N.B. This is the first History post that doesn’t rely extensively on Wikipedia. Instead, I’ve done my research for this in 1958’s first book of Daniel Boorstin’s scintillating trilogy The Americans, subtitled The Colonial Experience. The entire text can be found here.
We Americans have pretty much agreed that Benjamin Franklin was a fairly smart guy and probably the closest thing our country has to Leonardo da Vinci. He “discovered” electricity with a kite and all that, inventing the lightning rod and thereby saving dozens of houses from burning to the ground. He drew that “Join or Die” snake to help unite the colonies in the decades before the American Revolution. He came up with bifocals and streamlined the post office and gave some important speeches. In fact, Ben Franklin is so smart that we’ve more or less forgiven him for the positive/negative fiasco regarding electrical charge.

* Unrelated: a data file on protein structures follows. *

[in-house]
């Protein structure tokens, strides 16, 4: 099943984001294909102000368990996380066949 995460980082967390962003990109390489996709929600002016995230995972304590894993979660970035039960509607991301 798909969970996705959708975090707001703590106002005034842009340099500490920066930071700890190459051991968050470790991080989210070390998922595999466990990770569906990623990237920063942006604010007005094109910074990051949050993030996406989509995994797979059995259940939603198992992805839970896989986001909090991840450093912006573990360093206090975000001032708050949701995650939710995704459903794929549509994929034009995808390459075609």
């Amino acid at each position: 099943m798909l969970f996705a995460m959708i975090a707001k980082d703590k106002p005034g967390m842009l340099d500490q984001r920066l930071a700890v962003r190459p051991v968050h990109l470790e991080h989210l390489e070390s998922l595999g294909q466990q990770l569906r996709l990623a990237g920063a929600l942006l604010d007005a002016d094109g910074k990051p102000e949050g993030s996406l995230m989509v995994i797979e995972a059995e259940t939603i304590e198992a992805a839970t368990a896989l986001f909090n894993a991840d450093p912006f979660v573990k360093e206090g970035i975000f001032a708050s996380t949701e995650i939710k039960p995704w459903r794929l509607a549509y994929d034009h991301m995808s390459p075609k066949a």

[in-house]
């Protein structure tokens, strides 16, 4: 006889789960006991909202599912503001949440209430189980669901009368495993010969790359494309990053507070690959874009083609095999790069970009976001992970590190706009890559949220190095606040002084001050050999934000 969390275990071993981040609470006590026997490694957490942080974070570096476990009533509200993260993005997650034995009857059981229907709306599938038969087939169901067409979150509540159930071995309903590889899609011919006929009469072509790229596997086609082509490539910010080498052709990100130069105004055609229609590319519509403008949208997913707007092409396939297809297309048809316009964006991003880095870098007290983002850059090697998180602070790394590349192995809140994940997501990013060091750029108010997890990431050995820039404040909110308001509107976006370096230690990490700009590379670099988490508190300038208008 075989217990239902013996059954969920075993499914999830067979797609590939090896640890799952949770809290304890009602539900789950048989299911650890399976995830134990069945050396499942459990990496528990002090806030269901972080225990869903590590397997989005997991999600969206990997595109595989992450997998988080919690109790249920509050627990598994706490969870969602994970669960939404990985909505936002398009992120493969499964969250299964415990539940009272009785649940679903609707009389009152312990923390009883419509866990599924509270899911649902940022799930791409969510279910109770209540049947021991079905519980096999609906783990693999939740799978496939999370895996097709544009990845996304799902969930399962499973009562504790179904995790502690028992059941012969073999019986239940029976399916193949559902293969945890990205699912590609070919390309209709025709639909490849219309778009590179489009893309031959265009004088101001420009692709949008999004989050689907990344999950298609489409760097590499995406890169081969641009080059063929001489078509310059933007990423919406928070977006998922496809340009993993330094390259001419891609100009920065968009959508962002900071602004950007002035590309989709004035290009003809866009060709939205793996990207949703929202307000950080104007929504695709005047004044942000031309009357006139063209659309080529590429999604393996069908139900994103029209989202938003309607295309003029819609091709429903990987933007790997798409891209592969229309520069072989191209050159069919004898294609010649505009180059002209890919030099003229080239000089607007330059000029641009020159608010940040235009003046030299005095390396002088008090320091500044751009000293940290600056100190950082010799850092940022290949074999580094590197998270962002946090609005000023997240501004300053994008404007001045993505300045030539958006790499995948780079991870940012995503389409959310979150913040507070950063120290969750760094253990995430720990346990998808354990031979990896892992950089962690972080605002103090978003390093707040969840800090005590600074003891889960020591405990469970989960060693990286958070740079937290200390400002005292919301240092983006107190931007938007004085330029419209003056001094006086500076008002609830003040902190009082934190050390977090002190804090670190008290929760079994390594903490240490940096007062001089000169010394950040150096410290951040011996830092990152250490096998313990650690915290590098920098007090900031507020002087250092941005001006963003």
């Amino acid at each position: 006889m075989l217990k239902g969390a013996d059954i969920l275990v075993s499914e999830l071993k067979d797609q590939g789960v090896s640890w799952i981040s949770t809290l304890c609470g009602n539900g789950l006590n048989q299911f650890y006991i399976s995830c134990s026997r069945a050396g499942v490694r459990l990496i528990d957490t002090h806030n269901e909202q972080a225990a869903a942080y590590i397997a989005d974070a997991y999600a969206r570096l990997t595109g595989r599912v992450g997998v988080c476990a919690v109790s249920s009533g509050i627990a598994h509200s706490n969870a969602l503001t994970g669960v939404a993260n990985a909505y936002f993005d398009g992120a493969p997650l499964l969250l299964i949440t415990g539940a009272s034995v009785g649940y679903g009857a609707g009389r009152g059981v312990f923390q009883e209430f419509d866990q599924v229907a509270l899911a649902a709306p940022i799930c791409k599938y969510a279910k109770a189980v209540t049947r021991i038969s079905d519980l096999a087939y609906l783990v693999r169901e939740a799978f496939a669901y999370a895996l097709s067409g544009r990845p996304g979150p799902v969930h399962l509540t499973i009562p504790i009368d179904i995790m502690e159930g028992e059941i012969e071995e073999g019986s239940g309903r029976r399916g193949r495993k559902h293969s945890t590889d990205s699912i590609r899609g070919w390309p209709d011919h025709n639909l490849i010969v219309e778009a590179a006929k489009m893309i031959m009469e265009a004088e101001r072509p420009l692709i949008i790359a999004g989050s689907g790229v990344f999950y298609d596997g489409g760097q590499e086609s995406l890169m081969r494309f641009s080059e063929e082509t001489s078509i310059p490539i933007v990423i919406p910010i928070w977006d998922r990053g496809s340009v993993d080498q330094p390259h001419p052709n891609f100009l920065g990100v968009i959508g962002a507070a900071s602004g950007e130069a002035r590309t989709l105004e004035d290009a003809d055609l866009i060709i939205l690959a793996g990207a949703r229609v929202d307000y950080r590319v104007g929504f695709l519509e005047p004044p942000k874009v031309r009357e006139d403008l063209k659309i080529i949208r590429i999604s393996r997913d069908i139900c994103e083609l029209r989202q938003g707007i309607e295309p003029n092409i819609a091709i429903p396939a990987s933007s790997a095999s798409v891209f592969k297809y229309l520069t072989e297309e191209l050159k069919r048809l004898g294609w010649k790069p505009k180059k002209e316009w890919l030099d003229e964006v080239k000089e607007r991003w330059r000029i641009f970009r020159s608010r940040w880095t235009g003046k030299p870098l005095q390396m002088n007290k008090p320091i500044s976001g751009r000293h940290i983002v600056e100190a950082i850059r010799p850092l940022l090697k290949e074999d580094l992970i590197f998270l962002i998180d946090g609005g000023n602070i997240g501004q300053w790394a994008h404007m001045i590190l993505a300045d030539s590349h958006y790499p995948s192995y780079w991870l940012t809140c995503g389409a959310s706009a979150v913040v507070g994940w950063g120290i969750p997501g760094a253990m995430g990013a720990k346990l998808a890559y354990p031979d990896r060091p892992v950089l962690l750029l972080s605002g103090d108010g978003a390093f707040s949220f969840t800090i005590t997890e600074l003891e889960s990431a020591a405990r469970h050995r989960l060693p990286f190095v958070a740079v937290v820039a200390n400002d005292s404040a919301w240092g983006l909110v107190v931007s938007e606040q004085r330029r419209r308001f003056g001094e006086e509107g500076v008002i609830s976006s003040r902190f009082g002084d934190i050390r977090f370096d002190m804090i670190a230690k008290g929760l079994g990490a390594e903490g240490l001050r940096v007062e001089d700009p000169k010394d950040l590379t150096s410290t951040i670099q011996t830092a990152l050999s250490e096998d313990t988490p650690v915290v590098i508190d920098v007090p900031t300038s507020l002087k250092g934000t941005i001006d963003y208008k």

But, as smart as we think Ben Franklin was, it’s not even close to how smart Ben Franklin himself thought he was.
Ben Franklin thought he was so smart that he “conceiv’d the bold and arduous project of arriving at moral perfection.” From the eighth chapter of his nauseating autobiography: